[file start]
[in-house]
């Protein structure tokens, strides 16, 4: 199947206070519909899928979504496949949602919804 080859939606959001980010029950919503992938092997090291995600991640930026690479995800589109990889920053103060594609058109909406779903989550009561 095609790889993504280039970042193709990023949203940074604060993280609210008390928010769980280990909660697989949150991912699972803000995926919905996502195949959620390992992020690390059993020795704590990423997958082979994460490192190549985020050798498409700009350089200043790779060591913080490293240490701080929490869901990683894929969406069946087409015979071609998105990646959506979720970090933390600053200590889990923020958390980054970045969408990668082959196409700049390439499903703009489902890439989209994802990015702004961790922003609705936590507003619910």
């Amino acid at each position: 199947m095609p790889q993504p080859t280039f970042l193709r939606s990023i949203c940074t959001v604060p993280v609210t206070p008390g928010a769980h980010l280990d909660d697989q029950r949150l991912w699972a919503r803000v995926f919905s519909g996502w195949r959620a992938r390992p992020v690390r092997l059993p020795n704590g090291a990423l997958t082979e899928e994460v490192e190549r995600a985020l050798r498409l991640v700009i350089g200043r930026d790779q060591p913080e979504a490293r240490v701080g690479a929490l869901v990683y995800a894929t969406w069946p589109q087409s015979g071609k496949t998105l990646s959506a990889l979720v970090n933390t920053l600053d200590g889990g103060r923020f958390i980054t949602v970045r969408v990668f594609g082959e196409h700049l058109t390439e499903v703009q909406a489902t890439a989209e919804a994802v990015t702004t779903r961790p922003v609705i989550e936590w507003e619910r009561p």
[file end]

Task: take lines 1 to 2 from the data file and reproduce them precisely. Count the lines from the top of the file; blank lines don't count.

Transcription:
[in-house]
């Protein structure tokens, strides 16, 4: 199947206070519909899928979504496949949602919804 080859939606959001980010029950919503992938092997090291995600991640930026690479995800589109990889920053103060594609058109909406779903989550009561 095609790889993504280039970042193709990023949203940074604060993280609210008390928010769980280990909660697989949150991912699972803000995926919905996502195949959620390992992020690390059993020795704590990423997958082979994460490192190549985020050798498409700009350089200043790779060591913080490293240490701080929490869901990683894929969406069946087409015979071609998105990646959506979720970090933390600053200590889990923020958390980054970045969408990668082959196409700049390439499903703009489902890439989209994802990015702004961790922003609705936590507003619910």